#CreateShareContibute

The Create, Share and Contribute message was what we finished up on and after the panel was done the five of us all got great feedback on the sessions and we felt an increased sense of purpose with those who we talked to during the networking food and drinks after the meeting had finished…we even committed to starting a local Perth VMUG Slack Group to help member collaborate.

There are a number of examples where people have used community as a launching pad for their career and used it to change direction and career trajectories…and while that’s another great benefit of getting involved you might find that along the way you may develop some great friendships and become mates with a great bunch of people. So even though I am probably preaching to the converted here…retweet/repost this article and lets try and use community it’s self to get the message across!

Community? …Just to it!

#vBrownBag TechTalk – NSX…An Unexpected Journey

While at VMworld a couple of weeks ago I presented a short talk around my journey working with NSX-v and how it has shifted (pivoted) the direction of what I consider to be important in my day to day role. The unexpected part of the journey dragged me kicking and screaming into the world of APIs and dare I say…Devops.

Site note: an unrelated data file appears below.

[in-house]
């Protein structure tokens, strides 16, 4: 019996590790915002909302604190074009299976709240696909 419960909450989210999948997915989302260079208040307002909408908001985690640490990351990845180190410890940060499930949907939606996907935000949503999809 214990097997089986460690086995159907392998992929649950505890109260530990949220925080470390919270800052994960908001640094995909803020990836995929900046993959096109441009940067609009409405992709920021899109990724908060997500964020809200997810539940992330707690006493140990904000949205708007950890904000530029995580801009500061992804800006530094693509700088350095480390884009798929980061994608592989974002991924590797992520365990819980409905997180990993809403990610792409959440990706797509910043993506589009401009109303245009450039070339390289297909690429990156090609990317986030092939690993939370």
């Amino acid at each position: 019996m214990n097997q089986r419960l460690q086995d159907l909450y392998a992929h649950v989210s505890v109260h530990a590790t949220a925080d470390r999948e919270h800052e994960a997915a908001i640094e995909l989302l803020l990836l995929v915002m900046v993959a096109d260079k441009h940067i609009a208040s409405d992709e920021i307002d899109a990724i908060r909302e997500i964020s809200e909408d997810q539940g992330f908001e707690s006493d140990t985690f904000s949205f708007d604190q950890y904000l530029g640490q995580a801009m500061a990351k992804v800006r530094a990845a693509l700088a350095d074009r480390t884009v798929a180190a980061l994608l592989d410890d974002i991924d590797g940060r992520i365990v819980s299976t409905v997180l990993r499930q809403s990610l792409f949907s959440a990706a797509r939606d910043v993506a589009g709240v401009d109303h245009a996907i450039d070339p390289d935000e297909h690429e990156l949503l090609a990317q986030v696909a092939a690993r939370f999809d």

And while I don’t consider myself a DevOp (far from it)…I find myself more and more getting sucked into that world and with that I am trying adjust how I consume IT. In any case if you have a spare 10 minutes have a listen about how NSX kickstarted my interest and got me looking more under the covers of the server platforms and services we sometimes take for granted. Before this change I was comfortable accepting a UI as the only way to interact and consume services…are you?

For those interested the full schedule is here, along with direct links to the YouTube Channel with all the talks.

http://professionalvmware.com/2015/08/vbrownbag-techtalks-schedule-vmworld-usa-2015/

vExpert VMworld Reception and Program Thoughts

Last week at VMworld we had the annual vExpert Reception…this year the party was held at the very swanky Julia Morgan Ballroom in the Merchants Exchange building. From looking around the room I counted at least a couple hundred vExperts which is a fantastic turnout given the spread of the 1300 vExperts around the world.